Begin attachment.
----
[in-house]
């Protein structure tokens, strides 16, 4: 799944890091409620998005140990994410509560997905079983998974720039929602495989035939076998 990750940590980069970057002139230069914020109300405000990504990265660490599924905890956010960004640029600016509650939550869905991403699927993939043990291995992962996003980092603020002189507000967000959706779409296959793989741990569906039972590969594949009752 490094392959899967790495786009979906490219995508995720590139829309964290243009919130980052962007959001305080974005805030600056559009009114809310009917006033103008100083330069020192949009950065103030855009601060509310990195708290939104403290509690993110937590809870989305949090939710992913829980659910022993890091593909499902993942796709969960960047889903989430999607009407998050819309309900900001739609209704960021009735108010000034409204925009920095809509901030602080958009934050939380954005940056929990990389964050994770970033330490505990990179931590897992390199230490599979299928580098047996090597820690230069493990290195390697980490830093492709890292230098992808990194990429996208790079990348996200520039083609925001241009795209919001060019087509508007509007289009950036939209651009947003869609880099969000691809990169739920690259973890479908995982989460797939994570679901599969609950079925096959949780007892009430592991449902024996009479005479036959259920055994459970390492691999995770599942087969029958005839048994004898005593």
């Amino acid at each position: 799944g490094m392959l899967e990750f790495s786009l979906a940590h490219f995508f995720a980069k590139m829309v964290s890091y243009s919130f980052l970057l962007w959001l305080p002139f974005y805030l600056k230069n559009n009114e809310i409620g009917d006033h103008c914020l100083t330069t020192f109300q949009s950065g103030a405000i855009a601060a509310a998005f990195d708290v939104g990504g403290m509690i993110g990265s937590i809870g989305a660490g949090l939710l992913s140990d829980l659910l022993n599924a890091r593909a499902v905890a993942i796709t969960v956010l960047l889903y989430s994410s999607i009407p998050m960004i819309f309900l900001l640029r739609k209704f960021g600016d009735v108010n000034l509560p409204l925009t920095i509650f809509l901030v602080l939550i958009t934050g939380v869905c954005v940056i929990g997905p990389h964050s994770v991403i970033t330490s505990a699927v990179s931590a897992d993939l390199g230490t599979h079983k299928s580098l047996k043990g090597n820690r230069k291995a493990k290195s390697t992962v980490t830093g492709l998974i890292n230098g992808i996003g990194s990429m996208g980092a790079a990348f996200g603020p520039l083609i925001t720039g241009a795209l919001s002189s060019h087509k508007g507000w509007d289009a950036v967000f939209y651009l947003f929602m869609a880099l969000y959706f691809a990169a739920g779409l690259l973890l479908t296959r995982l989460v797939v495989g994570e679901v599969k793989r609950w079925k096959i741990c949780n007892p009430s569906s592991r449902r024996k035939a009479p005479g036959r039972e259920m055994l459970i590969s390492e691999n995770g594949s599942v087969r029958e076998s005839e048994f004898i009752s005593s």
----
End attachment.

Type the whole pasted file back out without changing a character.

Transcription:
[in-house]
């Protein structure tokens, strides 16, 4: 799944890091409620998005140990994410509560997905079983998974720039929602495989035939076998 990750940590980069970057002139230069914020109300405000990504990265660490599924905890956010960004640029600016509650939550869905991403699927993939043990291995992962996003980092603020002189507000967000959706779409296959793989741990569906039972590969594949009752 490094392959899967790495786009979906490219995508995720590139829309964290243009919130980052962007959001305080974005805030600056559009009114809310009917006033103008100083330069020192949009950065103030855009601060509310990195708290939104403290509690993110937590809870989305949090939710992913829980659910022993890091593909499902993942796709969960960047889903989430999607009407998050819309309900900001739609209704960021009735108010000034409204925009920095809509901030602080958009934050939380954005940056929990990389964050994770970033330490505990990179931590897992390199230490599979299928580098047996090597820690230069493990290195390697980490830093492709890292230098992808990194990429996208790079990348996200520039083609925001241009795209919001060019087509508007509007289009950036939209651009947003869609880099969000691809990169739920690259973890479908995982989460797939994570679901599969609950079925096959949780007892009430592991449902024996009479005479036959259920055994459970390492691999995770599942087969029958005839048994004898005593």
């Amino acid at each position: 799944g490094m392959l899967e990750f790495s786009l979906a940590h490219f995508f995720a980069k590139m829309v964290s890091y243009s919130f980052l970057l962007w959001l305080p002139f974005y805030l600056k230069n559009n009114e809310i409620g009917d006033h103008c914020l100083t330069t020192f109300q949009s950065g103030a405000i855009a601060a509310a998005f990195d708290v939104g990504g403290m509690i993110g990265s937590i809870g989305a660490g949090l939710l992913s140990d829980l659910l022993n599924a890091r593909a499902v905890a993942i796709t969960v956010l960047l889903y989430s994410s999607i009407p998050m960004i819309f309900l900001l640029r739609k209704f960021g600016d009735v108010n000034l509560p409204l925009t920095i509650f809509l901030v602080l939550i958009t934050g939380v869905c954005v940056i929990g997905p990389h964050s994770v991403i970033t330490s505990a699927v990179s931590a897992d993939l390199g230490t599979h079983k299928s580098l047996k043990g090597n820690r230069k291995a493990k290195s390697t992962v980490t830093g492709l998974i890292n230098g992808i996003g990194s990429m996208g980092a790079a990348f996200g603020p520039l083609i925001t720039g241009a795209l919001s002189s060019h087509k508007g507000w509007d289009a950036v967000f939209y651009l947003f929602m869609a880099l969000y959706f691809a990169a739920g779409l690259l973890l479908t296959r995982l989460v797939v495989g994570e679901v599969k793989r609950w079925k096959i741990c949780n007892p009430s569906s592991r449902r024996k035939a009479p005479g036959r039972e259920m055994l459970i590969s390492e691999n995770g594949s599942v087969r029958e076998s005839e048994f004898i009752s005593s």